The campaign, which involves rolling and selective action as well as national strikes, is a departure from

Unison officials sabotage democracy

Published on: Wed, 10/04/2013 - 11:25

A worker involved with the “3 Cosas” campaign spoke to Solidarity about their fight for equal rights and union democracy.

“3 Cosas” (“Three Things”) is a campaign organised by outsourced workers at the University of London, mainly cleaners in halls of residence and the university’s flagship Senate House building, but also catering staff, post-room workers, and security workers.

The three things we’re demanding are equal sick pay, pensions, and holiday rights with our colleagues who are employed directly by the university.

We’re employed by Balfour Beatty (except catering staff, who are

Hollywood homophobia and economic crisis

Published on: Wed, 10/04/2013 - 11:18

Four years ago, the stars of the successful BBC comedy series Gavin and Stacey made the mistake of starring in an abysmal comedy known as Lesbian Vampire Killers.

The movie was quickly forgotten, but I was reminded of it recently when I saw the latest — and last — film by acclaimed American director Steven Soderbergh, Side Effects.

Soderbergh’s film could easily have been given a similar title, even though it was not in any sense a comedy. But the theme of homicidal lesbians is central to the plot, and the film absolutely reeks of homophobia.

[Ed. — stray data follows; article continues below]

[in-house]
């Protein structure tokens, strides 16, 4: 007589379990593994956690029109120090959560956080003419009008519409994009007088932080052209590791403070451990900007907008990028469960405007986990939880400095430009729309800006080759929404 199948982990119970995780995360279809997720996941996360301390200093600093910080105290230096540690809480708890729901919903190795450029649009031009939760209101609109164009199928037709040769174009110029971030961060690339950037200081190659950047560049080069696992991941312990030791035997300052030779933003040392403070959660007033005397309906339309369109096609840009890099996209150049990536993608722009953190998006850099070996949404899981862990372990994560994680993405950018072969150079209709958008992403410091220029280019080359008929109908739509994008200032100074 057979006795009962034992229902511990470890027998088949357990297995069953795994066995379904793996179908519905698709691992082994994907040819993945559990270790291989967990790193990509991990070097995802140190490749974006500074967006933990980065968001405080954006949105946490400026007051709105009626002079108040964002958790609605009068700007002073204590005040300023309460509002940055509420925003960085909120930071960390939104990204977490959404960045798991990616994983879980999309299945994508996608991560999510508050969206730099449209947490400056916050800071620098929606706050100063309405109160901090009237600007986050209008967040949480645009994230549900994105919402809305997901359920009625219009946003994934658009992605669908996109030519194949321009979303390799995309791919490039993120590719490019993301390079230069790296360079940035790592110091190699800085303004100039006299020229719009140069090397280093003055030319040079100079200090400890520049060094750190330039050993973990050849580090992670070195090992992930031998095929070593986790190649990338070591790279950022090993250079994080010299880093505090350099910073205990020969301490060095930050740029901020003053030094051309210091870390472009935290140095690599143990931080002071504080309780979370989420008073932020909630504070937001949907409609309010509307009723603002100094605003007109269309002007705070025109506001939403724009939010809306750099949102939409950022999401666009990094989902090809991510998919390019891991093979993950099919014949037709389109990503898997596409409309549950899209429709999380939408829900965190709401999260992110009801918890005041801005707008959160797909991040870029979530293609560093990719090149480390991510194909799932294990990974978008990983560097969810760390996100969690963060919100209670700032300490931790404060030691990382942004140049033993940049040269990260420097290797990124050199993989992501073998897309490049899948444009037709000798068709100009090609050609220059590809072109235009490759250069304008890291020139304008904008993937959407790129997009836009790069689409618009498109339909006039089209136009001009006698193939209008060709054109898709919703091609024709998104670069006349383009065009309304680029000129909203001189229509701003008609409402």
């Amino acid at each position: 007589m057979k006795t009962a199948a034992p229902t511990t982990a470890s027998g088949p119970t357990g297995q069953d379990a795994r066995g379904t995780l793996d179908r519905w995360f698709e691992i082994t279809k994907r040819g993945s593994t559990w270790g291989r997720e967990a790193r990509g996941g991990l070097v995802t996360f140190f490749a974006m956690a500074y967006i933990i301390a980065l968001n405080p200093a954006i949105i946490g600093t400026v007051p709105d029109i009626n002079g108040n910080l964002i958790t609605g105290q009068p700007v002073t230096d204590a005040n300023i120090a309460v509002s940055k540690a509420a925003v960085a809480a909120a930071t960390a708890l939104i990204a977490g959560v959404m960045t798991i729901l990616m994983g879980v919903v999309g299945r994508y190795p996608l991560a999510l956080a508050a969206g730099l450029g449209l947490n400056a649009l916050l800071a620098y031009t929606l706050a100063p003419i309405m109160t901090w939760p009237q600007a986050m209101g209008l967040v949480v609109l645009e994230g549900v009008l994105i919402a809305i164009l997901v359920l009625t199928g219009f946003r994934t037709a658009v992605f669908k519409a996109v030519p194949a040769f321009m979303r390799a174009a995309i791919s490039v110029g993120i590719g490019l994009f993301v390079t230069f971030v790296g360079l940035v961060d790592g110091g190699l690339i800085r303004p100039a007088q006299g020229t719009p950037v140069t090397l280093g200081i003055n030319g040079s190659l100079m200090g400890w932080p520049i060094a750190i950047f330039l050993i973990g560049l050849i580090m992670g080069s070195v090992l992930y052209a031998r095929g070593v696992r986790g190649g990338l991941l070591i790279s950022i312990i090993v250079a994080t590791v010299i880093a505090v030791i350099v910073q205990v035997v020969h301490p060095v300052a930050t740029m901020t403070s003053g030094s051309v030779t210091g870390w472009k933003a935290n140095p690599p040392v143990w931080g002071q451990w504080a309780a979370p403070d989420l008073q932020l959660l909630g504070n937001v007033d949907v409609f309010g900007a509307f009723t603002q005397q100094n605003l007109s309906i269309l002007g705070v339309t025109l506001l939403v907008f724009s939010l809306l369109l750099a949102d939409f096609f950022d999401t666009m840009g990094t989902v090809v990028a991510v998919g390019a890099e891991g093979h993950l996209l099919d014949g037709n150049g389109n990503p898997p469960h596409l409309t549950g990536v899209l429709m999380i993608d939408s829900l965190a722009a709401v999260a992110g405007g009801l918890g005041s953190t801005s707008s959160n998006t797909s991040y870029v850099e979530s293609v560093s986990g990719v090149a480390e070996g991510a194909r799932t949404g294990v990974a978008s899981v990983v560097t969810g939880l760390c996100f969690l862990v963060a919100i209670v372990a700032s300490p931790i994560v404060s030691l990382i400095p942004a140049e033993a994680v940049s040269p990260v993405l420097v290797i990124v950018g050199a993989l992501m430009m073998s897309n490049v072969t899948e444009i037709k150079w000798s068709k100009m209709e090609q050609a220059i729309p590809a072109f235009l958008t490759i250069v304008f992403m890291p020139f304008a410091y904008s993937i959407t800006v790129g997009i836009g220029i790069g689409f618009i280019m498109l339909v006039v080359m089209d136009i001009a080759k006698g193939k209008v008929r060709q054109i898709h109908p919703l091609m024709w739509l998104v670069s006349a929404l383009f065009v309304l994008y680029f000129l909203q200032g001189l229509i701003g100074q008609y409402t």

Not everyone will have seen it that way, of course

Has Syria's democratic revolution been hijacked?

Published on: Wed, 10/04/2013 - 11:02

We print US socialist Pham Binh’s criticism of the AWL’s analysis and attitude on Syria.

The article originally appeared on the North Star website.

As the Syrian revolution progresses, support for it abroad among Marxists recedes. [This shift to the right] parallels the evolution of petty-bourgeois Arab intellectuals such as Jadiliya who supported Syria’s peaceful demonstrators but recoiled in fear when these same demonstrators grew tired of being cut down by machine gun fire and took up arms to defend themselves.

If the revolution’s unavoidable militarisation repelled these intellectuals,

SWP: criticise, don’t “no platform”

Published on: Wed, 10/04/2013 - 10:51

Solidarity has criticised the Socialist Workers Party (SWP) on its handling of allegations of sexual harassment and then of rape brought by a young woman member of the SWP against leading SWP organiser Martin Smith.

The SWP leadership’s approach, over two years and more, was to steer as near as it could to bureaucratic brush-off. The case is not closed: the woman involved should have the option of an independent investigation by labour movement people unconnected with the SWP and with some legal qualifications.

Some on the left have attempted to “no platform” the SWP — for example, shouting

This website uses cookies, you can find out more and set your preferences here.
By continuing to use this website, you agree to our Privacy Policy and Terms & Conditions.